Unveiled at town hall honoring 50th anniversary of Chinese for Affirmative Action
San Francisco Bay Area newscasters, editors, reporters, producers, podcasters, filmmakers and pioneer internet content creators came together to mark the emergence of Asian American journalists in mainstream news media where there none before 50 years ago.
September 16, 2018
At a recent screening of the box office hit Crazy Rich Asians, sponsored by the Los Angeles Chapter of the Asian American Journalists Association, I sat next to actor Tim Lounibos. It was truly a landmark film - actors who look like us! After 25 years of a drought of Hollywood films featuring Asian Americans - could this be a moment of change? If $100+million dollar box office clout proves that Asian faces can sell movie tickets, let's hope this continues.
We asked Tim for his commentary on this moment in time. - Suzanne Joe Kai
It’s an amazing time
The past several weeks have been absolutely amazing for the Asian American entertainment industry. Crazy Rich Asians blew past $100 million at the box office in less than three weeks, becoming the most successful rom-com in almost a decade on its way to surely cracking the top ten all-time list for that genre.
To All the Boys I’ve Loved Before is a huge success on Netflix to the point where it has actually raised the popularity of the Japanese yogurt drink Yakult and the stock value of the company who produces it.
Searching had the second highest per-screen box office average in its opening week, trailing only CRA, and more than doubled its distributor’s box office expectations.
As a result, Hollywood has begun greenlighting Asian American projects left and right, and is being more inclusive in casting Asian American actors in general. It’s an amazing...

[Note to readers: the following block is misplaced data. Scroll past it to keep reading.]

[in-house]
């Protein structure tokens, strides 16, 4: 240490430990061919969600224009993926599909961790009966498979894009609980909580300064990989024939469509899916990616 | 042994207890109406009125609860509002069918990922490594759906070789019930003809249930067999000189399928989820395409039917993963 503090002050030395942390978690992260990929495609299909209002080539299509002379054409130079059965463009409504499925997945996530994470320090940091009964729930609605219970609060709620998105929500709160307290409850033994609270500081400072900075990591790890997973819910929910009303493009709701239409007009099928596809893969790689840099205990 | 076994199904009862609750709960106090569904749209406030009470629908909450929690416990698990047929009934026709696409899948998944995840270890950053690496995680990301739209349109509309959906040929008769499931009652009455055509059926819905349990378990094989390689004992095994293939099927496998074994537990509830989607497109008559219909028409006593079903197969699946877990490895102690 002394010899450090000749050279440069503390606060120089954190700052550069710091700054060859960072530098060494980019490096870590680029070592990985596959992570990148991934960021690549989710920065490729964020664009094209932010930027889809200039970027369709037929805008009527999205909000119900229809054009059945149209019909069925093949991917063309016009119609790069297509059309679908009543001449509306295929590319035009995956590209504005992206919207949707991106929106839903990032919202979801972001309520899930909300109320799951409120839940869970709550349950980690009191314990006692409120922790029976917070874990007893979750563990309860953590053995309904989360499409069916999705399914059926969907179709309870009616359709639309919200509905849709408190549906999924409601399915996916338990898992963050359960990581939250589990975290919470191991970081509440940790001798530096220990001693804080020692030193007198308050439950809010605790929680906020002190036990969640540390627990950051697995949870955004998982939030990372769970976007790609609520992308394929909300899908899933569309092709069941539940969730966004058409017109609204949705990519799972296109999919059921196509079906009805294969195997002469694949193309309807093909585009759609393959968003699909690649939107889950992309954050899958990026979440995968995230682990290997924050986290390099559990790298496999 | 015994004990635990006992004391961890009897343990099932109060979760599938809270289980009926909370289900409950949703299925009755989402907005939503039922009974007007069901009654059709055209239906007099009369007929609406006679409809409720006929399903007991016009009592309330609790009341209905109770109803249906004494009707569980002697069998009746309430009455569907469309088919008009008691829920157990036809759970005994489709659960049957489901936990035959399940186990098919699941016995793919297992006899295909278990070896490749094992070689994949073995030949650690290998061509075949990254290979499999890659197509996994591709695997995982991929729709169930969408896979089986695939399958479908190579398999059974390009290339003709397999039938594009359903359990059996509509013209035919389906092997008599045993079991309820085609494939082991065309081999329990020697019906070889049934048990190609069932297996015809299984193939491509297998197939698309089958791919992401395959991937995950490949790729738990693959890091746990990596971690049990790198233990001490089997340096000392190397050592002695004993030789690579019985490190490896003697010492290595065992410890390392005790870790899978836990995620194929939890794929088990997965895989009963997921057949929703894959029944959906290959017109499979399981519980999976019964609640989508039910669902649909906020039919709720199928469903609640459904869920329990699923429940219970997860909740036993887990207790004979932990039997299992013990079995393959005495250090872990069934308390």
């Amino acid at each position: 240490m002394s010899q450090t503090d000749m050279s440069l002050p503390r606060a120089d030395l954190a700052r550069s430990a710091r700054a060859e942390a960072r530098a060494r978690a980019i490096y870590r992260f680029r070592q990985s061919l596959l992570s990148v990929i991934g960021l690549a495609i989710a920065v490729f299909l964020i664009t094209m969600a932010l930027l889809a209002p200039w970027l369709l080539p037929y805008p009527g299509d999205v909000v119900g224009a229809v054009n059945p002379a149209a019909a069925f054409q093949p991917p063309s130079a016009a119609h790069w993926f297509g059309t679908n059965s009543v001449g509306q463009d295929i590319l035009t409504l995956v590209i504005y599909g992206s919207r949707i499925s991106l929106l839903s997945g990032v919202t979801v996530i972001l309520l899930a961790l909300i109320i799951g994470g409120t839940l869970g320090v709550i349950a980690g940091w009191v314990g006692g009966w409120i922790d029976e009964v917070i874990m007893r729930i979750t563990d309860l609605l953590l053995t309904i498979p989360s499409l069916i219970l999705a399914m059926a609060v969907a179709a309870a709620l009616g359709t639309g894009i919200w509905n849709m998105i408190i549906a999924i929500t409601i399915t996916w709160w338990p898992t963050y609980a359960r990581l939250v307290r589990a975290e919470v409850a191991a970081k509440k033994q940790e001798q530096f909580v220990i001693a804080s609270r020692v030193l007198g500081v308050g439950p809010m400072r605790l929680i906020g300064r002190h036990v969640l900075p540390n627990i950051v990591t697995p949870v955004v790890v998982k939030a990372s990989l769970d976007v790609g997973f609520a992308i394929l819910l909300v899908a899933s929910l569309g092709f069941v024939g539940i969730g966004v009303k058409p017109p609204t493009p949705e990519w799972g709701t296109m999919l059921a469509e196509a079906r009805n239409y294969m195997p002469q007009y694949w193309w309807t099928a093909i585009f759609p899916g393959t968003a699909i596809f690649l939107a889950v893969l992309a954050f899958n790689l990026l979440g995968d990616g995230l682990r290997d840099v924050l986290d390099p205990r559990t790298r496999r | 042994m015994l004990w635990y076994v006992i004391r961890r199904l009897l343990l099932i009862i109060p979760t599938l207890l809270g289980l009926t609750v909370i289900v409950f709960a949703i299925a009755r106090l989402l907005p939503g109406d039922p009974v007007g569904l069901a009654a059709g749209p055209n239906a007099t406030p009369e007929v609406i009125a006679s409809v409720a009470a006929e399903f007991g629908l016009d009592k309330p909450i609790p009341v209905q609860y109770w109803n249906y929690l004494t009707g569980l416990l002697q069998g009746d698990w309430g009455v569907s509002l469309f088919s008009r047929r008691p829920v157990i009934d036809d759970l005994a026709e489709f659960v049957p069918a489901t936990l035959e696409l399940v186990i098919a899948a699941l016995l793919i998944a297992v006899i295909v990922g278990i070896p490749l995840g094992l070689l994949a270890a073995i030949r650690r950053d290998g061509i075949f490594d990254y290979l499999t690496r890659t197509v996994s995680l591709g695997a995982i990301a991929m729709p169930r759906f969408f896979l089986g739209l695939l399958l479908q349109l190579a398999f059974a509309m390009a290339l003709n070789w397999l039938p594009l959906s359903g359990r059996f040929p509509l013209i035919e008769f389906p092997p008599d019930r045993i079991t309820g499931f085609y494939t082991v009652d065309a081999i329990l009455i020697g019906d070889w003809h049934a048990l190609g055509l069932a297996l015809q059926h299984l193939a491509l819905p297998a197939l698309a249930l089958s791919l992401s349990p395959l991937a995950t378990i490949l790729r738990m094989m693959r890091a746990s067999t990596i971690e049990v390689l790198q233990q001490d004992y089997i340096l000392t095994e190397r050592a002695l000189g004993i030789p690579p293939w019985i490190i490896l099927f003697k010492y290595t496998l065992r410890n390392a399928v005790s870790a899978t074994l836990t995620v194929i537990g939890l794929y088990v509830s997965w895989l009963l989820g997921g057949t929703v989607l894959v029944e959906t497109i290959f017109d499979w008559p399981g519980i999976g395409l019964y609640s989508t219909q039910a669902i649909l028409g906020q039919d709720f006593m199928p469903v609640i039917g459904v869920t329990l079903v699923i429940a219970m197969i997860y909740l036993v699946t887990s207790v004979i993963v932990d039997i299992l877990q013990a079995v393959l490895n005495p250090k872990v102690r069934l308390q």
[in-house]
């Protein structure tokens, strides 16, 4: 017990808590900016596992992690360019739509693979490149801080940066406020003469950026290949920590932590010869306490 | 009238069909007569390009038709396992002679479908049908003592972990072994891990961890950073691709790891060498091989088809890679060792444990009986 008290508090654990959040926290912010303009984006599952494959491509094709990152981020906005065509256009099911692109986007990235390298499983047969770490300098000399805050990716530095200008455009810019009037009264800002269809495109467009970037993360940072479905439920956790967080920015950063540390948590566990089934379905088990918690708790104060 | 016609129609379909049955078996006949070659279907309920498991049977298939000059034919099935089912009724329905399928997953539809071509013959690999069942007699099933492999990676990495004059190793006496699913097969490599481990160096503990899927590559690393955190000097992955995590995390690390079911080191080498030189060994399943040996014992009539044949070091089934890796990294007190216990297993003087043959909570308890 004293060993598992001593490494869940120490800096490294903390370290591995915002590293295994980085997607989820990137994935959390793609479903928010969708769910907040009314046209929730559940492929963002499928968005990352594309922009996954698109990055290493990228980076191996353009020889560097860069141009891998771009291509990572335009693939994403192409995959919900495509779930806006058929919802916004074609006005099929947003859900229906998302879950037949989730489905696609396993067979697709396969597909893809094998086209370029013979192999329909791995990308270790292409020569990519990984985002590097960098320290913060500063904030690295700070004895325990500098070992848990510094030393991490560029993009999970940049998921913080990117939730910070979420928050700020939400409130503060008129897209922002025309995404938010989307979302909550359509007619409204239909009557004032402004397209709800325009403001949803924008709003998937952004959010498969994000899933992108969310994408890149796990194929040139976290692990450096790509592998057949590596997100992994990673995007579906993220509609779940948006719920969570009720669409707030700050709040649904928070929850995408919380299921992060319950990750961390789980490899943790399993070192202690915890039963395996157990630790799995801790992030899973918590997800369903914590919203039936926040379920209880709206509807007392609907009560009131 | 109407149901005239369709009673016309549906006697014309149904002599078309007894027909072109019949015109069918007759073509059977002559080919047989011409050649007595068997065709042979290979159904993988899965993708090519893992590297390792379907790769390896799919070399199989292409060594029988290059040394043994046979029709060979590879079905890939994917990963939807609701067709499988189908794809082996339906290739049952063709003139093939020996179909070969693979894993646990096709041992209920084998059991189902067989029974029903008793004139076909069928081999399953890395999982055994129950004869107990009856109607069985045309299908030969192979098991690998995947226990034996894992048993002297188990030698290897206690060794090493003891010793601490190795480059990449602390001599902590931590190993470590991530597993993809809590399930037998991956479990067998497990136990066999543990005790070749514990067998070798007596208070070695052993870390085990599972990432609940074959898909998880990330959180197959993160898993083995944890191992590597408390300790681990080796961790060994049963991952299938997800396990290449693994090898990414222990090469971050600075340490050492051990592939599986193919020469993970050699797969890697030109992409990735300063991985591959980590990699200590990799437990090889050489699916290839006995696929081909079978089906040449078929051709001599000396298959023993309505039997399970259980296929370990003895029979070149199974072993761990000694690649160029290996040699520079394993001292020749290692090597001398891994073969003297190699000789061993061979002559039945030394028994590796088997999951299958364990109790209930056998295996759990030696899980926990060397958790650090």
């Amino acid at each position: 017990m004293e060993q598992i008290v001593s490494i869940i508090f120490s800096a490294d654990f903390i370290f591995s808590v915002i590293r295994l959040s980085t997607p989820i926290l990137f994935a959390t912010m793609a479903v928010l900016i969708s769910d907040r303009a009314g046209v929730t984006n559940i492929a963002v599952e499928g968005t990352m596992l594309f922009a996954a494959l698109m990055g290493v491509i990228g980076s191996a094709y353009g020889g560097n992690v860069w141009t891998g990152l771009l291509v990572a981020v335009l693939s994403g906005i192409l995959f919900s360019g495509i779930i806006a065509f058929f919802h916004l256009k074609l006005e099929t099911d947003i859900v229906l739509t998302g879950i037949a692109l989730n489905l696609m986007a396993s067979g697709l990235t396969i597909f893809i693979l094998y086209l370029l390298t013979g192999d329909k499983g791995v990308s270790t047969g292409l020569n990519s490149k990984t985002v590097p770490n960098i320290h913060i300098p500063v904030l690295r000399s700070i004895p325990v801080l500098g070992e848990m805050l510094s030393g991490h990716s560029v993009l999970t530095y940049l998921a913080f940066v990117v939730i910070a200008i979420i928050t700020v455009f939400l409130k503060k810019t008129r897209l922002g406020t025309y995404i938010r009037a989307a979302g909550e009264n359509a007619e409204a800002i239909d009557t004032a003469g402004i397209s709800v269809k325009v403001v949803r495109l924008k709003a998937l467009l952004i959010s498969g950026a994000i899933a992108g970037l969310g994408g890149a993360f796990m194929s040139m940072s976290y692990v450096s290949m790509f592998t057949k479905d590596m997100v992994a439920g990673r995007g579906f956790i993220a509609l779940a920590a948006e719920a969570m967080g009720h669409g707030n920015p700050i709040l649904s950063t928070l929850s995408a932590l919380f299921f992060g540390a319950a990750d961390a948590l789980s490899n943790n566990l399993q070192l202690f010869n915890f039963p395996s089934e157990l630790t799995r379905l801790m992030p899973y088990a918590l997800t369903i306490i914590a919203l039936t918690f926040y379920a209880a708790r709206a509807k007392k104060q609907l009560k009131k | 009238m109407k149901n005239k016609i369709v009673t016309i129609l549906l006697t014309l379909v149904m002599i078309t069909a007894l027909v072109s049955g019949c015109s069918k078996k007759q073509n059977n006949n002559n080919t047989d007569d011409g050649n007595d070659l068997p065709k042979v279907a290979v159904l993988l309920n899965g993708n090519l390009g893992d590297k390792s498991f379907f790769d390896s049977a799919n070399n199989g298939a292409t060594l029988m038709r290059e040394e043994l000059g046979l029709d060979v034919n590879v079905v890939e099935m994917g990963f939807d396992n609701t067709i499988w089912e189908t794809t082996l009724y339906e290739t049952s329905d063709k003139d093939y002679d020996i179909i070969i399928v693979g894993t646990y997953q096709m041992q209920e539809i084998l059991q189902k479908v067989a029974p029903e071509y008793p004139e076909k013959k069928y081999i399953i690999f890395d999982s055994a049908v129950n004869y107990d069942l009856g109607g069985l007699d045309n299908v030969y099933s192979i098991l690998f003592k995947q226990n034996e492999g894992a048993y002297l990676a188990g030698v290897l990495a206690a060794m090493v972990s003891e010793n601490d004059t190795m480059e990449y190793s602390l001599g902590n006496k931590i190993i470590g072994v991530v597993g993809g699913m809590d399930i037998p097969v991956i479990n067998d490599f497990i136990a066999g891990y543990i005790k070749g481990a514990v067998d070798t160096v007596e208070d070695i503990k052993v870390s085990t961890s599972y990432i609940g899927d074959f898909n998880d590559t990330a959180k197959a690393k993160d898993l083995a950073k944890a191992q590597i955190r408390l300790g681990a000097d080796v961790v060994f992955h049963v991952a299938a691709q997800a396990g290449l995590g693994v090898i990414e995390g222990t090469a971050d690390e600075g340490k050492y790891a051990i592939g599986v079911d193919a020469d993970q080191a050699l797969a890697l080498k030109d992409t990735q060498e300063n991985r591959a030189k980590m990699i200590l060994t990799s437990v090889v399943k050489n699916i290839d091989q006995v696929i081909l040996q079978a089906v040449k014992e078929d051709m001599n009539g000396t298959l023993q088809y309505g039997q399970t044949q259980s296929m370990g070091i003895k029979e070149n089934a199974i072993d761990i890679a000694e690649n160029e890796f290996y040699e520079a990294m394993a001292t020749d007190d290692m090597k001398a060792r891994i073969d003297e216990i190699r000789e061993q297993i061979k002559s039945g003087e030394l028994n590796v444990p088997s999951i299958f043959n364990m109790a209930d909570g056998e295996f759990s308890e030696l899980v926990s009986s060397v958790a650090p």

September 15, 2017
by Suzanne Kai
The controversial practice of whitewashing movies has been going on for nearly a century in Hollywood.
In the 1930's even the starring role of the Charlie Chan movies, scripted to be a Chinese man, was given to white actors pretending to play Chinese men.
Fast forward to 2017 - Ed Skrein, an English actor and rapper, wins the "Hellboy" movie role of Major Ben Saimio, a character of Japanese heritage in the original comic books.
Social media erupted negatively to his casting.
Unlike actors who won and defended their roles which were originally written as Asian characters, such as Scarlett Johansspn (Ghost in the Shell), Tilda Swinton (Doctor Strange), Matt Damon (The Great Wall), and Emma Stone (Aloha) Ed Skrein gave his role back.
Ed received favorable social media reaction, and Daniel York, writer for Time Magazine wrote this commentary Skrein is setting an example other actors should follow. If only more people in the industry had his integrity, courage and common humanity.
Ed Skrein issued the message below.
Skrein is best known in America for his role as Daario Naharis in the third season of Game of Thrones, and his roles in The Transporter Refueled, and Deadpool. Now he is known for
"It is clear that representing this character in a culturally accurate way holds significance for people, and that to...
June 25, 2018
The Academy of Motion Picture Arts and Sciences has extended invitations to 928 people, a record high number of invitations, more than last year's record of 774 new members.
The Academy's president in 2016 Cheryl Boone Isaacs made it clear that she would push for a more diverse membership after the #OscarsSoWhite controversy, and bringing three Asian children on stage posing as accountants without any speaking roles to be used as the butt of an insulting, stereotypical joke by host Chris Rock.
In 2016, Ed Diokno, AsAm contributing writer put the initial efforts into context: his full article is on this link and below)
“The Academy of Motion Picture Arts & Sciences invited 683 artists to become members of the organization which sponsors the Oscars. Forty-one percent of the invitees, or 272, are people of color. Seventy of those are Asian or Asian American.The move to diversify the Academy’s membership was not unexpected after the firestorm that overlooked actors of color for any acting nominations for two straight years.”
…“But really – the needle towards inclusiveness and diversity has barely moved. Prior to the invitations being sent out, only 8 percent of the Academy membership were minorities. Even if all the minority invitees accepted, there would only be 11 percent minority membership. Hardly enough to make a significant change in the Academy’s voting patterns. In order to meet the stated diversity...